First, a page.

On the valley floor beneath the dramatic sandstone cliffs of Bluff, Utah, emerging builders have spent over two decades erecting experimental homes with new materials like FlexCrete blocks: a Navajo Nation product created from the coal ash leftovers from power plants.
source/image(PrtSc): Kirsten Dirksen
They’ve built dozens of homes testing earthen plasters, recycled plastics, shipping containers and pallets. Located at the edge of the Navajo Nation, they have also merged their investigations with traditional craft to build with owners on tribal land.
“Sweet Caroline” (2006) is round like a traditional hogan with an eastern entrance, but instead of earthen plasters, they used Flex-crete, a fly-ash (coal-burning power plant by-product) material produced in the Navajo Nation. “Benally” (2007) was constructed with “rejected road base material that matched perfectly the sand/clay/aggregate ratio necessary to make non-stabilized (no added concrete) compressed earth blocks”.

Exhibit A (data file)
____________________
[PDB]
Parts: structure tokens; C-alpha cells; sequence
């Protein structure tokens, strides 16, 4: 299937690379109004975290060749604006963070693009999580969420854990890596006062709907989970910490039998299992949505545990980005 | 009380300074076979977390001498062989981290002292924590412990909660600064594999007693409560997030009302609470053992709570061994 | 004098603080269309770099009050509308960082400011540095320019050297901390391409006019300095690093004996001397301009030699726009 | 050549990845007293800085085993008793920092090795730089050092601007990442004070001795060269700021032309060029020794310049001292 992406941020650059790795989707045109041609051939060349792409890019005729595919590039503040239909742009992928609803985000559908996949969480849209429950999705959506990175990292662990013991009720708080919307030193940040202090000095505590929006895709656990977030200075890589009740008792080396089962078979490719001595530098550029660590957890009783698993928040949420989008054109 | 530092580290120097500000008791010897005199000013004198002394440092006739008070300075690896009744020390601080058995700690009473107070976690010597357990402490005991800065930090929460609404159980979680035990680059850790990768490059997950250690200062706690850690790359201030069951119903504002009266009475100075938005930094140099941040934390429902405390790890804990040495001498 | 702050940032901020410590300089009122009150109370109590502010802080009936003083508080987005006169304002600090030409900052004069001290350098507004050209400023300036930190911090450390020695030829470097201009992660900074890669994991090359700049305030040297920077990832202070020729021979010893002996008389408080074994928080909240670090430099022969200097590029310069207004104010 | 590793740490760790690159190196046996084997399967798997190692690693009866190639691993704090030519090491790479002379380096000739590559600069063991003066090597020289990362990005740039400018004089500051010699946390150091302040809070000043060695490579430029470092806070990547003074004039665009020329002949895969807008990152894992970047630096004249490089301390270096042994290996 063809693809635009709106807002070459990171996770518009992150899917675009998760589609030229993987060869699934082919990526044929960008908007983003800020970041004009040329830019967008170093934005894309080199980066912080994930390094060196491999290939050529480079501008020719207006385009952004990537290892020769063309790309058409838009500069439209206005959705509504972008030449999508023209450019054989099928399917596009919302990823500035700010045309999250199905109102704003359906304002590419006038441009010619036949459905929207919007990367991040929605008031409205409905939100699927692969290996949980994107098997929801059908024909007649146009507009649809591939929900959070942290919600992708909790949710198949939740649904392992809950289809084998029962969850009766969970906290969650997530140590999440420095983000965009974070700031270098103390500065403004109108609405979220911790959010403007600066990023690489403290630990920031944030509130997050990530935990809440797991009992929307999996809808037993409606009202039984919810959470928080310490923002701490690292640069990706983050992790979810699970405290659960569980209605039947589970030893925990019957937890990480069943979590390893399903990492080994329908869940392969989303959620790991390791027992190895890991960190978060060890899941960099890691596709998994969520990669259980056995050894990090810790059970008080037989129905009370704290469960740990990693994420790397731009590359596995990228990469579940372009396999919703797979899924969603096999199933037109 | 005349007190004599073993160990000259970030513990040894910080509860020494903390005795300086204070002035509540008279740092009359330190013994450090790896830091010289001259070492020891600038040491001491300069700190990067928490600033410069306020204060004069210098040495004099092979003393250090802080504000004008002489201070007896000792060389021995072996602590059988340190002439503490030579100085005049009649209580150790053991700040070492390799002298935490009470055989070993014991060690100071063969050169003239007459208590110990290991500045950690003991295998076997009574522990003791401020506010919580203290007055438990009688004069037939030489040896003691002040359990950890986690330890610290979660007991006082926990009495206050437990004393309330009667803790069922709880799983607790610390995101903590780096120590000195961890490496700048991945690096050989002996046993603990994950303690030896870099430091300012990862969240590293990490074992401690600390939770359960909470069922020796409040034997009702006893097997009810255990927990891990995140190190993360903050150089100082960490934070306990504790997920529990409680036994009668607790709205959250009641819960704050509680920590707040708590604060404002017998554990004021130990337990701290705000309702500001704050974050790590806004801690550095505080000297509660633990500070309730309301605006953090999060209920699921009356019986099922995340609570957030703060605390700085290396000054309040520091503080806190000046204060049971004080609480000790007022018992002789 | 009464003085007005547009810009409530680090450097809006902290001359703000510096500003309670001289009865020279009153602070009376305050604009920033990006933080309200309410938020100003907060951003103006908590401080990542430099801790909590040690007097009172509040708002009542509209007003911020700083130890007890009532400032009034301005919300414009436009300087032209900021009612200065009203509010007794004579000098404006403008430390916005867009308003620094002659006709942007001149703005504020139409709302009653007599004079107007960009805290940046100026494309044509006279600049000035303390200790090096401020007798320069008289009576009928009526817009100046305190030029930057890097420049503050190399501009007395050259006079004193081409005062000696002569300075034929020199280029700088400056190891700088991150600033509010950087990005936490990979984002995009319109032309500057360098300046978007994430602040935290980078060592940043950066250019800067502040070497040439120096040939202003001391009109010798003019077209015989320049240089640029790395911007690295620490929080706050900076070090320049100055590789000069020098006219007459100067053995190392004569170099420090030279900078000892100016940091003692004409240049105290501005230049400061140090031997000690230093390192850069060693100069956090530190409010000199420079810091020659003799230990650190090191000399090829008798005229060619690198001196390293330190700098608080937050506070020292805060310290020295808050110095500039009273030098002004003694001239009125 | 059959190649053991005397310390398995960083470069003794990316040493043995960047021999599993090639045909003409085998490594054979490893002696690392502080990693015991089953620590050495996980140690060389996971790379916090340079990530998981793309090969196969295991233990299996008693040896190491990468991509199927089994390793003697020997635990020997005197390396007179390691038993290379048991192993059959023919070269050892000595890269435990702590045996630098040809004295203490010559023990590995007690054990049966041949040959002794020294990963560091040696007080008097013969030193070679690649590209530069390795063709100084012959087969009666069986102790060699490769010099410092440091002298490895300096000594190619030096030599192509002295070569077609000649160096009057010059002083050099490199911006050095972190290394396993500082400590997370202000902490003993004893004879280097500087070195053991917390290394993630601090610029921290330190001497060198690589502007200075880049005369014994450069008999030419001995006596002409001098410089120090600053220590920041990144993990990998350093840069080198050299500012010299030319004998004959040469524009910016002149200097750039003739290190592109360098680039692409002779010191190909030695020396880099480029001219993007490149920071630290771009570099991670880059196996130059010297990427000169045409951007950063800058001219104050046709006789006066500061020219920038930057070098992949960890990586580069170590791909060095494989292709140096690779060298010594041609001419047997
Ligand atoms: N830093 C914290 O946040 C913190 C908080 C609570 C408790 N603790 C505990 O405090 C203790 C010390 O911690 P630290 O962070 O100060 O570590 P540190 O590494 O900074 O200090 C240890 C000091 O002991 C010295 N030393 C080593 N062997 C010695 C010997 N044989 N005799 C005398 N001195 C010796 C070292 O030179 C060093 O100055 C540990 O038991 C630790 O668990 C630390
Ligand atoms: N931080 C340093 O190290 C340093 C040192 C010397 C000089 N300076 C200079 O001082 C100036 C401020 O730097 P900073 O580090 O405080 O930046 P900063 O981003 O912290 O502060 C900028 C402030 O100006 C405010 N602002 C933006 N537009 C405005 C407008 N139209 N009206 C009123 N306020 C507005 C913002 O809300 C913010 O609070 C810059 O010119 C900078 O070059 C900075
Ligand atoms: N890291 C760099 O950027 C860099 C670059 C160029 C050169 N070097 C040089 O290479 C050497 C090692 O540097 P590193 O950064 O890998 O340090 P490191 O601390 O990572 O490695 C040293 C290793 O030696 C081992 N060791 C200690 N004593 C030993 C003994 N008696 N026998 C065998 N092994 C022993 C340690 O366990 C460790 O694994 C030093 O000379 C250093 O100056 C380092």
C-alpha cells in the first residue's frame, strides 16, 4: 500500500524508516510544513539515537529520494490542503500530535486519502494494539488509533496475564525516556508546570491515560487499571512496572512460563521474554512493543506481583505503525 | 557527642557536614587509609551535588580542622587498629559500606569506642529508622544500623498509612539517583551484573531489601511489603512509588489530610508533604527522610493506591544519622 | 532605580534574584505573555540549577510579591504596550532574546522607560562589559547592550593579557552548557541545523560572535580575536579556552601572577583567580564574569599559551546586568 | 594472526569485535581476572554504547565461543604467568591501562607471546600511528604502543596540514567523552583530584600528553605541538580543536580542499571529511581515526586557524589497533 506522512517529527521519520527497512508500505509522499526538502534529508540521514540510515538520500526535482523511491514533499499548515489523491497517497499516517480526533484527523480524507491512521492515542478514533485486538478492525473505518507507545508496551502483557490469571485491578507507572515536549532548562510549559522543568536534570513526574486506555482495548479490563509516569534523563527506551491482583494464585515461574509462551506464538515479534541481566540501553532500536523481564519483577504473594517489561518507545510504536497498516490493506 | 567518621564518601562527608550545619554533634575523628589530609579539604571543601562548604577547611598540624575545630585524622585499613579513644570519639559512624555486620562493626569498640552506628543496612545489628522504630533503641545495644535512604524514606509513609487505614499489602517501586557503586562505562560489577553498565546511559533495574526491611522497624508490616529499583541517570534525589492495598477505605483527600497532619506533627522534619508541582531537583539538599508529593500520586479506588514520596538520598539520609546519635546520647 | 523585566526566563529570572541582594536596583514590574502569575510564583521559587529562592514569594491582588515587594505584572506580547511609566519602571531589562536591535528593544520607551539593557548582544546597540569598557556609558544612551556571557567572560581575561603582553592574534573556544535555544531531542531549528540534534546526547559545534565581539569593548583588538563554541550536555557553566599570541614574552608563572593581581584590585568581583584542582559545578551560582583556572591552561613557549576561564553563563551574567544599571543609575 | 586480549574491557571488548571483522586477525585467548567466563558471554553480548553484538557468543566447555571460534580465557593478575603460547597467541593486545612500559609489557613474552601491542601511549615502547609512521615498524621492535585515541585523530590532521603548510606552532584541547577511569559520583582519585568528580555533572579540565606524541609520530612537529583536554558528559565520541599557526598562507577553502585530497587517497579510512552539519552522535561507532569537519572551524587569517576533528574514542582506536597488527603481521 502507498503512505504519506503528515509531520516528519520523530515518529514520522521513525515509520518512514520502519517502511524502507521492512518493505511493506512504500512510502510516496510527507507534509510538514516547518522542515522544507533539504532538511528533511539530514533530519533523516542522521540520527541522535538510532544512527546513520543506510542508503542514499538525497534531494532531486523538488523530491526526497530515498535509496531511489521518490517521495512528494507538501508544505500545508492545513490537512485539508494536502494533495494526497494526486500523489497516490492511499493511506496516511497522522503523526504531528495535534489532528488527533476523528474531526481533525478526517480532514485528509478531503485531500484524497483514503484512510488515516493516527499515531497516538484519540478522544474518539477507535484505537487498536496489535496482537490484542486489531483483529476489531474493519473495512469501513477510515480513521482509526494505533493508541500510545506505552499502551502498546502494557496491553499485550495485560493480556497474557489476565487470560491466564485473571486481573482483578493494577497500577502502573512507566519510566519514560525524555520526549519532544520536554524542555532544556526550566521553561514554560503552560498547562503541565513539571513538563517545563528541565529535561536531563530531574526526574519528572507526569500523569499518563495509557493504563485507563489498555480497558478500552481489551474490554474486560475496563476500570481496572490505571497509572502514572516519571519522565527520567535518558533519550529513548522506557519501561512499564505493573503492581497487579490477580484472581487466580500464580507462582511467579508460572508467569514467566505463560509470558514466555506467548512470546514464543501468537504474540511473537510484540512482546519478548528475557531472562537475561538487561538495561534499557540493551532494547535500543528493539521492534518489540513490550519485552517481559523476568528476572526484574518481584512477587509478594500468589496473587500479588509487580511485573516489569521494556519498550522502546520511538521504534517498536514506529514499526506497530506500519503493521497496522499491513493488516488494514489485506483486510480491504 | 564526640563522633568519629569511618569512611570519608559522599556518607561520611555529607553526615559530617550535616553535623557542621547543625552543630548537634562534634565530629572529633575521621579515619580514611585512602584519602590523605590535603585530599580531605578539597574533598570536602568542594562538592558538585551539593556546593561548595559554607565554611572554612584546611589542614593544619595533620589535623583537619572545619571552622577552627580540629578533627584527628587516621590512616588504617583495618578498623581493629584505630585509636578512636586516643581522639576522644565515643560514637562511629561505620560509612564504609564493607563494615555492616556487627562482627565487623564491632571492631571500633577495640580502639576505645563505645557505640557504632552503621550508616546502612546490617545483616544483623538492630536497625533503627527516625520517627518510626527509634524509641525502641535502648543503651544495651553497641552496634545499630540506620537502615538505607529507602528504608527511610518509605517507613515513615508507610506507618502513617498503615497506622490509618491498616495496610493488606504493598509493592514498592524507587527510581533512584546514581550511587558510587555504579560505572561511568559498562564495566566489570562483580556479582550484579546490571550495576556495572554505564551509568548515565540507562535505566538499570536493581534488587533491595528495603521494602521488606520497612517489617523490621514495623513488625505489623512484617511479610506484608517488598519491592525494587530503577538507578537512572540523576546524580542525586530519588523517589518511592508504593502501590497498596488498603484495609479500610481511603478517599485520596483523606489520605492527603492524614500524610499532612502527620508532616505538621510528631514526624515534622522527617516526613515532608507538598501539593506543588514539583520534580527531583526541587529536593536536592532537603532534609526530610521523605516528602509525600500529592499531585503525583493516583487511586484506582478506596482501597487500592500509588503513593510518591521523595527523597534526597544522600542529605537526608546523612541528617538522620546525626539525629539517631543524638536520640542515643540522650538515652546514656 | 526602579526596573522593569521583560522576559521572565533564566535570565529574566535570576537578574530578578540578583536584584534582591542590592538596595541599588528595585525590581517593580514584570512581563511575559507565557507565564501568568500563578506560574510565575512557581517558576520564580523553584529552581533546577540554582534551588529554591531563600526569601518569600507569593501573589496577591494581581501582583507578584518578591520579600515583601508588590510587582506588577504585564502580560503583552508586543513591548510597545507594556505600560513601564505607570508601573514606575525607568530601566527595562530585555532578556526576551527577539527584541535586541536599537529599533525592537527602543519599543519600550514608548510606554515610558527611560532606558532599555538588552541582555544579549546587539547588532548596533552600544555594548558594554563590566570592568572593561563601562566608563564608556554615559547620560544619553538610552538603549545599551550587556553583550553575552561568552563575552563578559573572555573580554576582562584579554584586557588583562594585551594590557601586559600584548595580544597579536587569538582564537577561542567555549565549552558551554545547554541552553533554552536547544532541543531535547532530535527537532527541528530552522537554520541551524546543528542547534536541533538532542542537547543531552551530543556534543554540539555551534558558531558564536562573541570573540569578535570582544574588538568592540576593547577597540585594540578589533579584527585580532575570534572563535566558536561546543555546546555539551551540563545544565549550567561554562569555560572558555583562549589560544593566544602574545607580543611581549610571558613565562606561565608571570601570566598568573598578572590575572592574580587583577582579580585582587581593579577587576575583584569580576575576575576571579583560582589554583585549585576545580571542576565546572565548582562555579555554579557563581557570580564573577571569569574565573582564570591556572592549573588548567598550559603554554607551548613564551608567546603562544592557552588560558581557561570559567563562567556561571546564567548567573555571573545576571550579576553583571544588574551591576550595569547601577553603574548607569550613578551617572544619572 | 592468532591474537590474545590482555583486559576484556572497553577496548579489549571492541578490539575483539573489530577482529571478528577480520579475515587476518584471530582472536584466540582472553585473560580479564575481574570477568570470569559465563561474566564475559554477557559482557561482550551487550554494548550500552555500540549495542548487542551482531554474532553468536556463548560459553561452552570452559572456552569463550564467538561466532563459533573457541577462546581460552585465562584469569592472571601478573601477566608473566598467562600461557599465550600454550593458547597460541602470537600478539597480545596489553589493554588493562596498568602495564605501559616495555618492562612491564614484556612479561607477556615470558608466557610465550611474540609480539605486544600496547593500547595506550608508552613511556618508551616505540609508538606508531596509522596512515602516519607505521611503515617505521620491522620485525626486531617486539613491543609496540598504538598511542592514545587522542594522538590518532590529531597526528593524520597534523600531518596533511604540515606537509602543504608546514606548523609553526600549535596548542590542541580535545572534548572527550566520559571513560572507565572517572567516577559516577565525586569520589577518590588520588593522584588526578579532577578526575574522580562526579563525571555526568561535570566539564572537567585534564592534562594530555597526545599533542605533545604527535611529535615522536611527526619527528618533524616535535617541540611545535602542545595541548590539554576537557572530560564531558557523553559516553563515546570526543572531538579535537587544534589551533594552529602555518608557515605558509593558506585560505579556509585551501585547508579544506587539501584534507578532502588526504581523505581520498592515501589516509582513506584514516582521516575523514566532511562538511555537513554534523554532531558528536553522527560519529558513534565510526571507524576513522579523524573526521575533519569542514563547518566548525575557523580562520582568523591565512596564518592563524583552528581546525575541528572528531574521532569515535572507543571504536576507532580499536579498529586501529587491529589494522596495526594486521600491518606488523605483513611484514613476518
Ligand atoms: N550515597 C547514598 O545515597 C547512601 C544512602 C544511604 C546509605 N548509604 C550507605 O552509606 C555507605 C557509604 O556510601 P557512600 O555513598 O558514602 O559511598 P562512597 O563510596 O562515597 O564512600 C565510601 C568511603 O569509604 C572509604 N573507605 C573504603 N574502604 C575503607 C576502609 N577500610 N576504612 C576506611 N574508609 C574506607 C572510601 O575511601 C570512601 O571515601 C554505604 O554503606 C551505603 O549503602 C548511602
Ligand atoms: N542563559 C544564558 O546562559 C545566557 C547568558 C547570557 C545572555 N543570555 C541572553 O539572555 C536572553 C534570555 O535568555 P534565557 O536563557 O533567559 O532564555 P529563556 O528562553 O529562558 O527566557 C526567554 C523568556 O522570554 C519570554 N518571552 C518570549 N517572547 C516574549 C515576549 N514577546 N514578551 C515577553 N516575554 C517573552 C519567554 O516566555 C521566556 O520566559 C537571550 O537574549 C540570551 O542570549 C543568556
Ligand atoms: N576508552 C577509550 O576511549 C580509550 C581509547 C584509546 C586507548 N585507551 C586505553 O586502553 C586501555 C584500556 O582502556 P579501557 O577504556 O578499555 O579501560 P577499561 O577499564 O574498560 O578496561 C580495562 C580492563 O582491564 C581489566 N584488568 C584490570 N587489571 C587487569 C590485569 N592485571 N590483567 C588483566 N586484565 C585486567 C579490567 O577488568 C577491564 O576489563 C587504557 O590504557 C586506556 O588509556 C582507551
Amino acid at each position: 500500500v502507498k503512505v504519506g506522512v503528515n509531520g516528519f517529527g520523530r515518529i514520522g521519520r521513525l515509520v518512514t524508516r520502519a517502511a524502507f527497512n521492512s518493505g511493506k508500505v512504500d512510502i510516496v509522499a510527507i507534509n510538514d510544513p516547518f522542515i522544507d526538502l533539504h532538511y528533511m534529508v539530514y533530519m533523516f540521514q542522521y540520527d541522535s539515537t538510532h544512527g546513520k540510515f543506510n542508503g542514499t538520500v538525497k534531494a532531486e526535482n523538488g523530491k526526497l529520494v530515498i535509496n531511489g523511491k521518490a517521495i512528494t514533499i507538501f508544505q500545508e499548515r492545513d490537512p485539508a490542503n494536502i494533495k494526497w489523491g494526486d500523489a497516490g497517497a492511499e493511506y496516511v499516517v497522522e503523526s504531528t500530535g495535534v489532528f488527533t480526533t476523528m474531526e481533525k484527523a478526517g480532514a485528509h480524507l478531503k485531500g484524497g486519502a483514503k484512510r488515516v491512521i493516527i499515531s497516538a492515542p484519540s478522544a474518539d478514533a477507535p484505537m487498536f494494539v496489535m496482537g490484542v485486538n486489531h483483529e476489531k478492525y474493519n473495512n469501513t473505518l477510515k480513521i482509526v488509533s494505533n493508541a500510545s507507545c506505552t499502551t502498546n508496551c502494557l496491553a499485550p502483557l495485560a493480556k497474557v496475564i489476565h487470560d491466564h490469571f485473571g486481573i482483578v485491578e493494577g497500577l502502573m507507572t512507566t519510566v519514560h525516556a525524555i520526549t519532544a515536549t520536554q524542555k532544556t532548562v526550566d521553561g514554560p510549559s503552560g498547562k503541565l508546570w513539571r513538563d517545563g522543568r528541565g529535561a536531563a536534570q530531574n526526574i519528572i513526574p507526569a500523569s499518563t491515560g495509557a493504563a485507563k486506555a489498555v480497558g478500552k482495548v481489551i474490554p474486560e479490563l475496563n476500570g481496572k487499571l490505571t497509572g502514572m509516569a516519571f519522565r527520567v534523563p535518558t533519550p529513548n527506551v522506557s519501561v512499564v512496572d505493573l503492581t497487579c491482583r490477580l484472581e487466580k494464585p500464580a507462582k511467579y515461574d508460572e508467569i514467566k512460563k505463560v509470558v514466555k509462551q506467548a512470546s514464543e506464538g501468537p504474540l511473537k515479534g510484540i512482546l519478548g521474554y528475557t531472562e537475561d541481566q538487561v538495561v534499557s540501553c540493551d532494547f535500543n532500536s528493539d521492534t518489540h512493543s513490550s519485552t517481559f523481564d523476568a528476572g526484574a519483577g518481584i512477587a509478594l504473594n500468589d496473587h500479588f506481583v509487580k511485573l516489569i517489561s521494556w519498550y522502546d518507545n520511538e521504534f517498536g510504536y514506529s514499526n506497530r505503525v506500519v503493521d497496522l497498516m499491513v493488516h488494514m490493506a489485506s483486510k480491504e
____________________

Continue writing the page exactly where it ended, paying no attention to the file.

Making the central hearth the focal point (as in a traditional Navajo home) the passive solar compressed earth block walls were built to point directly from the hearth toward the four sacred mountains (fundamental to the land). The roof shading acts as a traditional “shade house”.via/read more: Kirsten Dirksen